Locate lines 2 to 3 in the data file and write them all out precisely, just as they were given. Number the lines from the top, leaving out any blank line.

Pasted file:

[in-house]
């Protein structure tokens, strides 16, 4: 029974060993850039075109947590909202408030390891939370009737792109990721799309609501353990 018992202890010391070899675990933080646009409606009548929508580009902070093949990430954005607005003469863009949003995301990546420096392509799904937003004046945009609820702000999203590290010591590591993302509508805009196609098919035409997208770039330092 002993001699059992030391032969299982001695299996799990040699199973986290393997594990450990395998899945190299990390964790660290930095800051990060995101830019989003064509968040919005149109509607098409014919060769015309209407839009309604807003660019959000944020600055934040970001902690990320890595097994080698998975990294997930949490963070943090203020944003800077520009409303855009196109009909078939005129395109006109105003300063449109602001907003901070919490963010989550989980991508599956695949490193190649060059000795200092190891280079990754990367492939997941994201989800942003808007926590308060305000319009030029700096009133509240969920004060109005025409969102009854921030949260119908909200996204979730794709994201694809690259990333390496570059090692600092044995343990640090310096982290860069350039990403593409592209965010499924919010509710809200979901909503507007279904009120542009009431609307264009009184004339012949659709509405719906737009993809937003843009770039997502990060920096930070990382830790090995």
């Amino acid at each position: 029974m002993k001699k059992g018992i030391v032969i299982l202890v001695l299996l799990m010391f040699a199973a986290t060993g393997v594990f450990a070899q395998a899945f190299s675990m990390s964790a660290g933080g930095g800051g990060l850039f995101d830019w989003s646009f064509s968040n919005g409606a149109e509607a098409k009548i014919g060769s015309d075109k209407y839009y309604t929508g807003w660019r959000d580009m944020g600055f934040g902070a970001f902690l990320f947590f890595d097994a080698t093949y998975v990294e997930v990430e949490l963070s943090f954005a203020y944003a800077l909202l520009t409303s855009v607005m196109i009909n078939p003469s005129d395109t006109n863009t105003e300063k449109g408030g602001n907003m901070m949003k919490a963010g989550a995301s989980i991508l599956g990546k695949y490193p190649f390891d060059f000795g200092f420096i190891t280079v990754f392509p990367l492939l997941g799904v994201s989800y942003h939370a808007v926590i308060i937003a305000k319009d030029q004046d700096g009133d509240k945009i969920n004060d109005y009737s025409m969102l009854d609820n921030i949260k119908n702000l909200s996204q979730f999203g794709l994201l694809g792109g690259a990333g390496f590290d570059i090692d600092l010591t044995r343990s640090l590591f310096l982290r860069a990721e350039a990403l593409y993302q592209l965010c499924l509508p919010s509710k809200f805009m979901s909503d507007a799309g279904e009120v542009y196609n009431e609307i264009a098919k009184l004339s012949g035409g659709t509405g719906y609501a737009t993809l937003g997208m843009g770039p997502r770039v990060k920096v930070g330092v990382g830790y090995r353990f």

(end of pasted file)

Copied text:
């Protein structure tokens, strides 16, 4: 029974060993850039075109947590909202408030390891939370009737792109990721799309609501353990 018992202890010391070899675990933080646009409606009548929508580009902070093949990430954005607005003469863009949003995301990546420096392509799904937003004046945009609820702000999203590290010591590591993302509508805009196609098919035409997208770039330092 002993001699059992030391032969299982001695299996799990040699199973986290393997594990450990395998899945190299990390964790660290930095800051990060995101830019989003064509968040919005149109509607098409014919060769015309209407839009309604807003660019959000944020600055934040970001902690990320890595097994080698998975990294997930949490963070943090203020944003800077520009409303855009196109009909078939005129395109006109105003300063449109602001907003901070919490963010989550989980991508599956695949490193190649060059000795200092190891280079990754990367492939997941994201989800942003808007926590308060305000319009030029700096009133509240969920004060109005025409969102009854921030949260119908909200996204979730794709994201694809690259990333390496570059090692600092044995343990640090310096982290860069350039990403593409592209965010499924919010509710809200979901909503507007279904009120542009009431609307264009009184004339012949659709509405719906737009993809937003843009770039997502990060920096930070990382830790090995």
């Amino acid at each position: 029974m002993k001699k059992g018992i030391v032969i299982l202890v001695l299996l799990m010391f040699a199973a986290t060993g393997v594990f450990a070899q395998a899945f190299s675990m990390s964790a660290g933080g930095g800051g990060l850039f995101d830019w989003s646009f064509s968040n919005g409606a149109e509607a098409k009548i014919g060769s015309d075109k209407y839009y309604t929508g807003w660019r959000d580009m944020g600055f934040g902070a970001f902690l990320f947590f890595d097994a080698t093949y998975v990294e997930v990430e949490l963070s943090f954005a203020y944003a800077l909202l520009t409303s855009v607005m196109i009909n078939p003469s005129d395109t006109n863009t105003e300063k449109g408030g602001n907003m901070m949003k919490a963010g989550a995301s989980i991508l599956g990546k695949y490193p190649f390891d060059f000795g200092f420096i190891t280079v990754f392509p990367l492939l997941g799904v994201s989800y942003h939370a808007v926590i308060i937003a305000k319009d030029q004046d700096g009133d509240k945009i969920n004060d109005y009737s025409m969102l009854d609820n921030i949260k119908n702000l909200s996204q979730f999203g794709l994201l694809g792109g690259a990333g390496f590290d570059i090692d600092l010591t044995r343990s640090l590591f310096l982290r860069a990721e350039a990403l593409y993302q592209l965010c499924l509508p919010s509710k809200f805009m979901s909503d507007a799309g279904e009120v542009y196609n009431e609307i264009a098919k009184l004339s012949g035409g659709t509405g719906y609501a737009t993809l937003g997208m843009g770039p997502r770039v990060k920096v930070g330092v990382g830790y090995r353990f």